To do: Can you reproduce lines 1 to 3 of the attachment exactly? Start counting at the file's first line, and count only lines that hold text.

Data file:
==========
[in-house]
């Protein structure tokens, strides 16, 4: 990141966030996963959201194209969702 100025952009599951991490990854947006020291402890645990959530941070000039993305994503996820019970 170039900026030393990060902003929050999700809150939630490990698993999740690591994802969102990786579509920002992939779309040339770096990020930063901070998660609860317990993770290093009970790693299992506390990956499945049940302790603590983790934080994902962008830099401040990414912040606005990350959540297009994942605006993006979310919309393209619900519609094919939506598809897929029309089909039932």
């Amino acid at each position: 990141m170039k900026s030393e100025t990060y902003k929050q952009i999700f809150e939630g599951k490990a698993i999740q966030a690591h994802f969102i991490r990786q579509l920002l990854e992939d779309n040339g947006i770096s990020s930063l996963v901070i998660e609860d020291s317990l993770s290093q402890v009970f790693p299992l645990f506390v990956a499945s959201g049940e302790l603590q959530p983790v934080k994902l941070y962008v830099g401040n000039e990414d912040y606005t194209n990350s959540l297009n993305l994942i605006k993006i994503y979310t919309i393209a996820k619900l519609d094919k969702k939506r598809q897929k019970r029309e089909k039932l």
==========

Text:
[in-house]
């Protein structure tokens, strides 16, 4: 990141966030996963959201194209969702 100025952009599951991490990854947006020291402890645990959530941070000039993305994503996820019970 170039900026030393990060902003929050999700809150939630490990698993999740690591994802969102990786579509920002992939779309040339770096990020930063901070998660609860317990993770290093009970790693299992506390990956499945049940302790603590983790934080994902962008830099401040990414912040606005990350959540297009994942605006993006979310919309393209619900519609094919939506598809897929029309089909039932």
């Amino acid at each position: 990141m170039k900026s030393e100025t990060y902003k929050q952009i999700f809150e939630g599951k490990a698993i999740q966030a690591h994802f969102i991490r990786q579509l920002l990854e992939d779309n040339g947006i770096s990020s930063l996963v901070i998660e609860d020291s317990l993770s290093q402890v009970f790693p299992l645990f506390v990956a499945s959201g049940e302790l603590q959530p983790v934080k994902l941070y962008v830099g401040n000039e990414d912040y606005t194209n990350s959540l297009n993305l994942i605006k993006i994503y979310t919309i393209a996820k619900l519609d094919k969702k939506r598809q897929k019970r029309e089909k039932l």